Amazon.com, Inc. (NASDAQ:AMZN) Q4 2022 Earnings Conference Call February 2, 2023 5:30 PM ET
Dave Fildes - Director, IR
Brian Olsavsky - SVP & CFO
Andrew Jassy - President & CEO
Conference Call Participants
Brian Nowak - Morgan Stanley
Douglas Anmuth - JPMorgan Chase & Co.
Eric Sheridan - Goldman Sachs Group
Justin Post - Bank of America Merrill Lynch
Ronald Josey - Citigroup
Mark Mahaney - Evercore ISI
Thank you for standing by. Good day, everyone, and welcome to the Amazon.com Quarter 4 2022 Financial Results Teleconference. [Operator Instructions].
And for opening remarks, I will be turning the call over to the Vice President of Investor Relations, Dave Fildes. Thank you, sir. Please go ahead.
Hello, and welcome to our Q4 2022 financial results conference call. Joining us today to answer your questions is Andy Jassy, our CEO; and Brian Olsavsky, our CFO. As you listen to today's conference call, we encourage you to have our press release in front of you, which includes our financial results as well as metrics and commentary on the quarter. Please note, unless otherwise stated, all comparisons in this call will be against our results for the comparable period of 2021.
Our comments and responses to your questions reflect management's views as of today, February 2, 2023 only, and will include forward-looking statements. Actual results may differ materially. Additional information about factors that could potentially impact our financial results is included in today's press release and our filings with the SEC, including our most recent annual report on Form 10-K and subsequent filings.
During this call, we may discuss certain non-GAAP financial measures. In our press release, slides accompanying this webcast and our filings with the SEC, each of which is posted on our IR website, you will find additional disclosures regarding these non-GAAP measures, including reconciliations of these measures with comparable GAAP measures.
Our guidance incorporates the order trends that we've seen to date and what we believe today to be appropriate assumptions. Our results are inherently unpredictable and may be materially affected by many factors, including uncertainty regarding the impacts of the COVID-19 pandemic; fluctuations in foreign exchange rates; changes in global economic and geopolitical conditions; and customer demand and spending, including the impact of recessionary fears, inflation, interest rates, regional labor market and global supply chain constraints, world events, the rate of growth of the Internet, online commerce and cloud services and the various factors detailed in our filings with the SEC.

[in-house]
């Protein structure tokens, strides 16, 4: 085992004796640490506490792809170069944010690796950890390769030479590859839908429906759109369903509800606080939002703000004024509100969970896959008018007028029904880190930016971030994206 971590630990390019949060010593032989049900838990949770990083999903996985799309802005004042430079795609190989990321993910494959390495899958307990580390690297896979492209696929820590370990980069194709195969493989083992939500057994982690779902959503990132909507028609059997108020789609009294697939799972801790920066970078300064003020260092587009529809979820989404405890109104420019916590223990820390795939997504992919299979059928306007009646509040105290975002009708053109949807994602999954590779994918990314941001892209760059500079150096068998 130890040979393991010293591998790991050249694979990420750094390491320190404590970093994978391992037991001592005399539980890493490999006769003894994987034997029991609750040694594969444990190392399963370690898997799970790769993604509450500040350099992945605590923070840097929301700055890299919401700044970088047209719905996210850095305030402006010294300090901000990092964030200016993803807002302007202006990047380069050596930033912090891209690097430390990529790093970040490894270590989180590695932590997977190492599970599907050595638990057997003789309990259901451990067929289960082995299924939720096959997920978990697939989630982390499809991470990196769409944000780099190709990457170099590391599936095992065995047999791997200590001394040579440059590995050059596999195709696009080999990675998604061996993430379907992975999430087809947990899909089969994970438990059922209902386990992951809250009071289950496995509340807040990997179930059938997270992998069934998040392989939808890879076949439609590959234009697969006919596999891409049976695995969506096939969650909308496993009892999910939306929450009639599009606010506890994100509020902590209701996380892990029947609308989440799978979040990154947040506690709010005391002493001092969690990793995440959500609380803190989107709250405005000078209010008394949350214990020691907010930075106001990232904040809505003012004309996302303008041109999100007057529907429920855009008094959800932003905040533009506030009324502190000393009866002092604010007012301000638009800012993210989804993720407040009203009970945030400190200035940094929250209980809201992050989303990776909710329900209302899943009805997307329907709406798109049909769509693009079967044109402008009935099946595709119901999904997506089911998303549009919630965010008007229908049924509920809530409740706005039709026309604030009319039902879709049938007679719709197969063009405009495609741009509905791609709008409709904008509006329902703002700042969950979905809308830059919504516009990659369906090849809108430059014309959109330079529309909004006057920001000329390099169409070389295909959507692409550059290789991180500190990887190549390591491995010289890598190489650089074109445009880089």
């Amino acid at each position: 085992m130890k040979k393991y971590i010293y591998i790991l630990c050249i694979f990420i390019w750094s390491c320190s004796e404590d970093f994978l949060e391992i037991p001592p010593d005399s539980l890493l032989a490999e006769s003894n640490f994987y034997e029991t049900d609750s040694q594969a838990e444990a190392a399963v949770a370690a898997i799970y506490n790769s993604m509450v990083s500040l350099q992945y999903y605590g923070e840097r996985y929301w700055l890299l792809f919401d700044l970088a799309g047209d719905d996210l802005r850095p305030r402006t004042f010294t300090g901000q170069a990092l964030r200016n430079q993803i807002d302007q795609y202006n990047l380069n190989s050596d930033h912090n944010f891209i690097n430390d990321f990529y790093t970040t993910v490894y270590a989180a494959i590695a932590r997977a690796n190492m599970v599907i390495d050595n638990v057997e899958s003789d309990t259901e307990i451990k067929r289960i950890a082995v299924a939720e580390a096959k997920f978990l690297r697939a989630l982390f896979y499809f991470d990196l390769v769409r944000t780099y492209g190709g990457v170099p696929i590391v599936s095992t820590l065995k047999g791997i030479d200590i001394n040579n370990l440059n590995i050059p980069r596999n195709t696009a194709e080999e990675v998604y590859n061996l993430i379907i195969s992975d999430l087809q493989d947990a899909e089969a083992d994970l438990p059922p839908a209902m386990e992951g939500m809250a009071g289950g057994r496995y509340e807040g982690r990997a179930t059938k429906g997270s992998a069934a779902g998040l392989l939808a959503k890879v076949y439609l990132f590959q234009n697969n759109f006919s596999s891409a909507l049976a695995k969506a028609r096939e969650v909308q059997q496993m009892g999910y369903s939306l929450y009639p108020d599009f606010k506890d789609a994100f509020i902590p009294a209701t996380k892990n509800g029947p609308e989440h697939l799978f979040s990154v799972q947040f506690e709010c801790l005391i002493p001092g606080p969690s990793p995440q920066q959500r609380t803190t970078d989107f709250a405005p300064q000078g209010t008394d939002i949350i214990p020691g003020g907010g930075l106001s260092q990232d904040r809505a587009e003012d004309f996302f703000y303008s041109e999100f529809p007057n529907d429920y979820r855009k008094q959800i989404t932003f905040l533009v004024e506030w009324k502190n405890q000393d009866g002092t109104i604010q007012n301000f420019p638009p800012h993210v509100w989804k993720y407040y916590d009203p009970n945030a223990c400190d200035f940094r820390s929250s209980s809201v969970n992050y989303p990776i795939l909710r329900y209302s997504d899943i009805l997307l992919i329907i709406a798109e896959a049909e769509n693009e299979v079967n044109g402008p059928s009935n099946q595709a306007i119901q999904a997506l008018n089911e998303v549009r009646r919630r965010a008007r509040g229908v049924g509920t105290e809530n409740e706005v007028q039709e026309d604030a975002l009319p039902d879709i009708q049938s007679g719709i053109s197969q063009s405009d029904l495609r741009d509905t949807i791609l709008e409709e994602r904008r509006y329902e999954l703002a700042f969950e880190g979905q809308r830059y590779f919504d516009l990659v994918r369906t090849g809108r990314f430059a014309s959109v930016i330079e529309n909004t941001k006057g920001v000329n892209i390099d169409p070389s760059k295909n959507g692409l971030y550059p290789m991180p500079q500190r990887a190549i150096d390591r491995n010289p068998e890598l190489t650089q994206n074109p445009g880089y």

Our guidance assumes, among other things, that we don't conclude any additional business acquisitions, restructurings or legal settlements. It's not possible to accurately predict demand for our goods and services and, therefore, our actual results could differ materially from our guidance.
And now I'll turn the call over to Brian.
Thank you for joining today's call. As Dave mentioned earlier, I'm joined today by Andy Jassy, our CEO. Before we move on to take your questions, I will make some comments about our Q4 results. Let's start with revenue.
For the fourth quarter, worldwide net sales were $149.2 billion, representing an increase of 12% year-over-year, excluding approximately 360 basis points of unfavorable impact from changes in foreign exchange rates and above the top end of our Q4 guidance range. We've seen that during periods of economic uncertainty, consumers are very careful about how they allocate their resources and where they choose to spend their money.
Throughout Amazon's history, we have found that our focus on the customer helps to set us apart in times like these. This past holiday season, customers came to Amazon for great deals, fast delivery and our widest-ever selection, bolstered by nearly 2 million third-party seller partners who sell on Amazon. Enterprise customers continued their multi-decade shift to the cloud while working closely with our AWS teams to thoughtfully identify opportunities to reduce costs and optimize their work.